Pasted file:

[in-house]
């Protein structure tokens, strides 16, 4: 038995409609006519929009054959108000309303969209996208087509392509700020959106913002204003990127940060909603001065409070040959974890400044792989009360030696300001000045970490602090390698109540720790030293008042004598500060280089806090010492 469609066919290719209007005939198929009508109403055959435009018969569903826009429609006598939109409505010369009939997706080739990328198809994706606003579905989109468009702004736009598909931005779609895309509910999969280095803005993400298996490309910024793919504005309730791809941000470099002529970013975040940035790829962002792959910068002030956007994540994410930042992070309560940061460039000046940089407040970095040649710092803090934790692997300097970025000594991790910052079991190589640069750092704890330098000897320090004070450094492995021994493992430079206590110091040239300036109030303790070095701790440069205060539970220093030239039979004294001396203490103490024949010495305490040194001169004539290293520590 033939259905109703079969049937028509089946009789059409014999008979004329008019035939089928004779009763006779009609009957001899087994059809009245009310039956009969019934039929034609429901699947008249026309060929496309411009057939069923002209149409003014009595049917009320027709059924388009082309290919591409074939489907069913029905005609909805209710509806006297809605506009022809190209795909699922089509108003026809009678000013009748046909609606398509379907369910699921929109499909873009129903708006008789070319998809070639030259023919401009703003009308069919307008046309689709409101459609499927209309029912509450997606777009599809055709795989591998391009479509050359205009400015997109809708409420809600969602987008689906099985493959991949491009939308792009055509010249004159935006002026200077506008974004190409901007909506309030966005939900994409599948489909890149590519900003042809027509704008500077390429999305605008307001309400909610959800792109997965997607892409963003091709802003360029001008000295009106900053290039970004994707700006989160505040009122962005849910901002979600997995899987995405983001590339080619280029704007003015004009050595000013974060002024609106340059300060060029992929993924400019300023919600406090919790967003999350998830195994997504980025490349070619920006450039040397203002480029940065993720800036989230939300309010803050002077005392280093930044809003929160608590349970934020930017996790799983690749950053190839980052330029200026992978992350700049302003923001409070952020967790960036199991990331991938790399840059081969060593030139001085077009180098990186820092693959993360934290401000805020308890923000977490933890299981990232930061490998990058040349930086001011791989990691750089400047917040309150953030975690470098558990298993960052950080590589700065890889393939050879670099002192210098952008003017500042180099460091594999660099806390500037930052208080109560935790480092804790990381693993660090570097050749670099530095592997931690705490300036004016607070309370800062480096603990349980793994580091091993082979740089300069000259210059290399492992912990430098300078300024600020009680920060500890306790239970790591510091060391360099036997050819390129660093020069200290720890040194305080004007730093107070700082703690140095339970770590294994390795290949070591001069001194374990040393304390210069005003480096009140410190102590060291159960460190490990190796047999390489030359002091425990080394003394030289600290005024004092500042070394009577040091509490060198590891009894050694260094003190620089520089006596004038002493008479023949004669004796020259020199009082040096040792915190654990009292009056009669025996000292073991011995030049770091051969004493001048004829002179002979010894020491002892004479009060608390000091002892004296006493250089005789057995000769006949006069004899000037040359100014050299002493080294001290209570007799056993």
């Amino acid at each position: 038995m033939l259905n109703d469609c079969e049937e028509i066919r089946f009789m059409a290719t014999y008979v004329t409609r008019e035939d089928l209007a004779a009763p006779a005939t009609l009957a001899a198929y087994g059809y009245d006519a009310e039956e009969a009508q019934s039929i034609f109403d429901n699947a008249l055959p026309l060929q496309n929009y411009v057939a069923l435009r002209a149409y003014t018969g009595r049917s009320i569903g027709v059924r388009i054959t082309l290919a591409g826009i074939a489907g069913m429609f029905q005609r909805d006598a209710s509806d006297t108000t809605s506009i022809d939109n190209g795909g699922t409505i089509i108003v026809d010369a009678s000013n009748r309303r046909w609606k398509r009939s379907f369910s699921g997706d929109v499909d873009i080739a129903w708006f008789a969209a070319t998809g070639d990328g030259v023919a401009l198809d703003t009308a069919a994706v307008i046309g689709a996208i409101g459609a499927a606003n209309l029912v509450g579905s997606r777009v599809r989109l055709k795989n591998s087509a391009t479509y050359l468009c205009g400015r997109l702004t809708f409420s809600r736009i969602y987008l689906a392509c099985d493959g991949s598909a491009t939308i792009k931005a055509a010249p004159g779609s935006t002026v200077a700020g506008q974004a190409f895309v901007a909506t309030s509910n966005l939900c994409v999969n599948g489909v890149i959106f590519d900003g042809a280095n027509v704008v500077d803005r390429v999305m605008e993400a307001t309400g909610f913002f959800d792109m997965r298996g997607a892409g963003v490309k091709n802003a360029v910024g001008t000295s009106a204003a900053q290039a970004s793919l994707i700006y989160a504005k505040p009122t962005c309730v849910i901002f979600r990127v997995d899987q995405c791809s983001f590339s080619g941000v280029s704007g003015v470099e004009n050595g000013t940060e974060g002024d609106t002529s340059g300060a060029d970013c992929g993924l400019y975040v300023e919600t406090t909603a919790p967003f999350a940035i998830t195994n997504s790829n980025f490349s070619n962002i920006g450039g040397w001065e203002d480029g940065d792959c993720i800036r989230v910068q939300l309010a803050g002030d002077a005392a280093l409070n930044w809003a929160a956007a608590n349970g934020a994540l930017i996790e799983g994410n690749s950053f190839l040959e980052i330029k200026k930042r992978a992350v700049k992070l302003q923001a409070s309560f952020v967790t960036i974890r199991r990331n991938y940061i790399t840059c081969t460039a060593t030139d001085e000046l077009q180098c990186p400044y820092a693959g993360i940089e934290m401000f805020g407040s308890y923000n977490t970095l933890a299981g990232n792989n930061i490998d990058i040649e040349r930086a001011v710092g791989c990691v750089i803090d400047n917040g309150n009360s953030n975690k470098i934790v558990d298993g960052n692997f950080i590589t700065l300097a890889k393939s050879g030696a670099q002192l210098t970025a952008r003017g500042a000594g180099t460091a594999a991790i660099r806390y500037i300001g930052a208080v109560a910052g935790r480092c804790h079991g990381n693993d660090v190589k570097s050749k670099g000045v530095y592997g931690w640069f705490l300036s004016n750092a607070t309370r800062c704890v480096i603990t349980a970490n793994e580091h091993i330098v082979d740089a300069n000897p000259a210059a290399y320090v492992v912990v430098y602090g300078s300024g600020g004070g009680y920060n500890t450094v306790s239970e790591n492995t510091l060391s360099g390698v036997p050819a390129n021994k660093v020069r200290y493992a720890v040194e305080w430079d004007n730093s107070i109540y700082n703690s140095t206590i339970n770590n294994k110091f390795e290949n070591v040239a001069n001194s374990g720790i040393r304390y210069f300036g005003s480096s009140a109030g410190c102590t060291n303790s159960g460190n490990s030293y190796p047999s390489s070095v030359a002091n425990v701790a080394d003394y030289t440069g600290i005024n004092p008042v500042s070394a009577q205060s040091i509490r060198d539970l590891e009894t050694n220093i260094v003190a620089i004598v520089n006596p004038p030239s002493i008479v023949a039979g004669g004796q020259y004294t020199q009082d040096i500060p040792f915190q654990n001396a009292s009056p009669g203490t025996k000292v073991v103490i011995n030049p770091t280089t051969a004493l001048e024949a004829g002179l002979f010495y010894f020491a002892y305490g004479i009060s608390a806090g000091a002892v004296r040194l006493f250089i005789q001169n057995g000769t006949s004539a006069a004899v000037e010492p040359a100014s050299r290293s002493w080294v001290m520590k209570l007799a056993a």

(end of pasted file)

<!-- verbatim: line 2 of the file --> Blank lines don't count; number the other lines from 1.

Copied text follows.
């Protein structure tokens, strides 16, 4: 038995409609006519929009054959108000309303969209996208087509392509700020959106913002204003990127940060909603001065409070040959974890400044792989009360030696300001000045970490602090390698109540720790030293008042004598500060280089806090010492 469609066919290719209007005939198929009508109403055959435009018969569903826009429609006598939109409505010369009939997706080739990328198809994706606003579905989109468009702004736009598909931005779609895309509910999969280095803005993400298996490309910024793919504005309730791809941000470099002529970013975040940035790829962002792959910068002030956007994540994410930042992070309560940061460039000046940089407040970095040649710092803090934790692997300097970025000594991790910052079991190589640069750092704890330098000897320090004070450094492995021994493992430079206590110091040239300036109030303790070095701790440069205060539970220093030239039979004294001396203490103490024949010495305490040194001169004539290293520590 033939259905109703079969049937028509089946009789059409014999008979004329008019035939089928004779009763006779009609009957001899087994059809009245009310039956009969019934039929034609429901699947008249026309060929496309411009057939069923002209149409003014009595049917009320027709059924388009082309290919591409074939489907069913029905005609909805209710509806006297809605506009022809190209795909699922089509108003026809009678000013009748046909609606398509379907369910699921929109499909873009129903708006008789070319998809070639030259023919401009703003009308069919307008046309689709409101459609499927209309029912509450997606777009599809055709795989591998391009479509050359205009400015997109809708409420809600969602987008689906099985493959991949491009939308792009055509010249004159935006002026200077506008974004190409901007909506309030966005939900994409599948489909890149590519900003042809027509704008500077390429999305605008307001309400909610959800792109997965997607892409963003091709802003360029001008000295009106900053290039970004994707700006989160505040009122962005849910901002979600997995899987995405983001590339080619280029704007003015004009050595000013974060002024609106340059300060060029992929993924400019300023919600406090919790967003999350998830195994997504980025490349070619920006450039040397203002480029940065993720800036989230939300309010803050002077005392280093930044809003929160608590349970934020930017996790799983690749950053190839980052330029200026992978992350700049302003923001409070952020967790960036199991990331991938790399840059081969060593030139001085077009180098990186820092693959993360934290401000805020308890923000977490933890299981990232930061490998990058040349930086001011791989990691750089400047917040309150953030975690470098558990298993960052950080590589700065890889393939050879670099002192210098952008003017500042180099460091594999660099806390500037930052208080109560935790480092804790990381693993660090570097050749670099530095592997931690705490300036004016607070309370800062480096603990349980793994580091091993082979740089300069000259210059290399492992912990430098300078300024600020009680920060500890306790239970790591510091060391360099036997050819390129660093020069200290720890040194305080004007730093107070700082703690140095339970770590294994390795290949070591001069001194374990040393304390210069005003480096009140410190102590060291159960460190490990190796047999390489030359002091425990080394003394030289600290005024004092500042070394009577040091509490060198590891009894050694260094003190620089520089006596004038002493008479023949004669004796020259020199009082040096040792915190654990009292009056009669025996000292073991011995030049770091051969004493001048004829002179002979010894020491002892004479009060608390000091002892004296006493250089005789057995000769006949006069004899000037040359100014050299002493080294001290209570007799056993």